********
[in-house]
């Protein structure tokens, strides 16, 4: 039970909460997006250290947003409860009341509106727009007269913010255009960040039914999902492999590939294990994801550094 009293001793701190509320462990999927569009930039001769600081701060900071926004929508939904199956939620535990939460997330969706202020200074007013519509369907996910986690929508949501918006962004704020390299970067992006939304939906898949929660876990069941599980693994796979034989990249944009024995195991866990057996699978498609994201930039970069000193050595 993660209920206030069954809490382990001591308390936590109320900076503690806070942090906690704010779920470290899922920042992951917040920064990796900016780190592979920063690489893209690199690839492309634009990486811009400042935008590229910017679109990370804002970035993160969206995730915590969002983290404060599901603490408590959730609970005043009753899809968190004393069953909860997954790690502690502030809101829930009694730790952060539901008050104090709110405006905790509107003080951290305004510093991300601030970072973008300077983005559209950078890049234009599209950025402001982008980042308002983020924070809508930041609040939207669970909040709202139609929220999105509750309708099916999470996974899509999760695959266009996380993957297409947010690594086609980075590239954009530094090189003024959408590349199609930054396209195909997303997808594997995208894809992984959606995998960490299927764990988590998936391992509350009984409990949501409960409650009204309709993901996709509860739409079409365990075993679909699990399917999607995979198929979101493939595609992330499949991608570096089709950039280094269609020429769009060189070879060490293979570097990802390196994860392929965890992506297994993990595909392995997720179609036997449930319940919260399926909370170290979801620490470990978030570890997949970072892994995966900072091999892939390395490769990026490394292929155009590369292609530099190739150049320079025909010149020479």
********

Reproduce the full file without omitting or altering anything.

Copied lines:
[in-house]
């Protein structure tokens, strides 16, 4: 039970909460997006250290947003409860009341509106727009007269913010255009960040039914999902492999590939294990994801550094 009293001793701190509320462990999927569009930039001769600081701060900071926004929508939904199956939620535990939460997330969706202020200074007013519509369907996910986690929508949501918006962004704020390299970067992006939304939906898949929660876990069941599980693994796979034989990249944009024995195991866990057996699978498609994201930039970069000193050595 993660209920206030069954809490382990001591308390936590109320900076503690806070942090906690704010779920470290899922920042992951917040920064990796900016780190592979920063690489893209690199690839492309634009990486811009400042935008590229910017679109990370804002970035993160969206995730915590969002983290404060599901603490408590959730609970005043009753899809968190004393069953909860997954790690502690502030809101829930009694730790952060539901008050104090709110405006905790509107003080951290305004510093991300601030970072973008300077983005559209950078890049234009599209950025402001982008980042308002983020924070809508930041609040939207669970909040709202139609929220999105509750309708099916999470996974899509999760695959266009996380993957297409947010690594086609980075590239954009530094090189003024959408590349199609930054396209195909997303997808594997995208894809992984959606995998960490299927764990988590998936391992509350009984409990949501409960409650009204309709993901996709509860739409079409365990075993679909699990399917999607995979198929979101493939595609992330499949991608570096089709950039280094269609020429769009060189070879060490293979570097990802390196994860392929965890992506297994993990595909392995997720179609036997449930319940919260399926909370170290979801620490470990978030570890997949970072892994995966900072091999892939390395490769990026490394292929155009590369292609530099190739150049320079025909010149020479």